The De Lane Lea company was founded in 1947 by Major William De Lane Lea, a French intelligence attaché for the British Government. The company was originally set up to dub English films in to French but had expanded throughout the 50s, setting up studios at various locations around London for voice recording, film, TV as well as music recording, including orchestral scores.

His son Jacques De Lane helped to build up the business and after his father’s death in 1964 ,took over the company. 

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De Lane Lea

Dave Siddle remained in charge and was given the budget to expand the studios to twice its original size and re-equipe the place. 
This included a new 4 track tape machine and an 18 input 4 output custom Sound Techniques desk, the first produced by Geoff Frost’s company as a commercial venture.


Studio Equipment 1965

18:4 Sound Techniques Console
4 track Ampex AG 440 Tape Machine
Tannoy Lockwood Major Monitors
Fairchild 666 Compressor
Altec 436B Compressor

De Lane Lea

129 Kingsway London


Jimi Hendrix - 1966

On 23rd October 1966 Chas Chandler entered the studio with his young protégée, Jimi Hendrix for his first recording session.  The two hour session was also to be Chandler's first time working as a producer and he also ended up playing bass on the track. With Dave Siddle engineering, between them they recorded the basic backing track of Hey Joe.


Purple Haze

Hendrix wanted the power and sound that his Marshall amplifier produced at live gigs which meant turning the volume up. The studio had not been designed for these type of sound pressure levels and the sound travelled straight up into the Midland Bank upstairs prompting complaints from the management.Dave Siddle was also having difficulty recording the guitar at that volume so Hendrix was forced to ease it back.

On 2nd November he recorded  Stone Free then in January 1967 put down Purple Haze and The Wind Cries Mary 


1967 - The Beatles

On May 25th, 1967, The Beatles entered the studio for the recording of ‘It’s All Too Much’ with Dave Siddle and Mike Weighell engineering.

De Lane Lea

Dean Street

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With the success of the Kingsway studio and the amount of work it was generating, in March 1968 De Lane Lea bought a large building in Dean Street London to develop into a music and film centre. It would incorporate a studio large enough for orchestral work with an accompanying film screen and a film post production studio .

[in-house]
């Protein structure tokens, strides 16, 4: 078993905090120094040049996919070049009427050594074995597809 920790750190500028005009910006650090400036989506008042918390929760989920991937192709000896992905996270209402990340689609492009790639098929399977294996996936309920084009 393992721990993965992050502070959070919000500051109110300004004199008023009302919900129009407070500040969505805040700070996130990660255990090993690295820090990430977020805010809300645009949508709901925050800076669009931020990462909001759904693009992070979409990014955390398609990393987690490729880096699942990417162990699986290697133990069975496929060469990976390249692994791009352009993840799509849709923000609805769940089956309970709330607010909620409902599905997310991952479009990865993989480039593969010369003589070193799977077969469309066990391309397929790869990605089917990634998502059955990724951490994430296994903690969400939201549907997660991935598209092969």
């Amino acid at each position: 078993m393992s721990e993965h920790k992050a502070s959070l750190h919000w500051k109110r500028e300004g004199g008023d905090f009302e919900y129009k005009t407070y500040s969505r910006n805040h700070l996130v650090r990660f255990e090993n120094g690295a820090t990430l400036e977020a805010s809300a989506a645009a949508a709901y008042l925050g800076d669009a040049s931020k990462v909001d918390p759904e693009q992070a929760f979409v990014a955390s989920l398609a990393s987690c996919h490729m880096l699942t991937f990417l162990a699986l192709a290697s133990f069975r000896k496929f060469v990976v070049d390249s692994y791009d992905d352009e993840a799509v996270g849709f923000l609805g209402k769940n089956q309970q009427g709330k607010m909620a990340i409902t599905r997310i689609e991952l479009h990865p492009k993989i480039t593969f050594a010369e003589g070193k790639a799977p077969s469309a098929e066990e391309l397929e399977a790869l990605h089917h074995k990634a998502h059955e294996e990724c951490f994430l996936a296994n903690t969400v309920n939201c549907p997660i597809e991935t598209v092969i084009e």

Geoff Frost from Sound Techniques had already built De Lane Lea’s Kingsway console which had been used to turn out so many hits so he was to provide to a new one of a kind Sound Techniques ‘A Range’ model.

Around about the same time the Kingsway studio went 8 track.

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In 1969 Dave Siddle  was seen as the person to undertake the building of a new music complex that would bring their current business under one roof and expand. 

De Lane Lea's parent group BET owned land in Wembley that had originally been the site of the 1924 British Empire Exhibition. The studio was built over the top of what was originally an ornamental boating lake.

The Music Centre

Work started on the new studio in the early part of 1970

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Once the new Wembley Studio complex was opened the Kingsway basement site was no longer needed so closed. The majority of the equipment was left in place and De Lane Lea were still paying the monthly lease fee. This brought to an end a very successful period in Pop music recording, overseen by Dave Siddle that was unfortunately not to be repeated in the next stages of De Lane Lea's history and would sadly see Dave Siddle forced out of the UK industry due to technical problems with the new studio.
A few years later the Kingsway site would be taken over by former engineer Martin Birch and Ian Gillan of Deep Purple and the studio re-opened.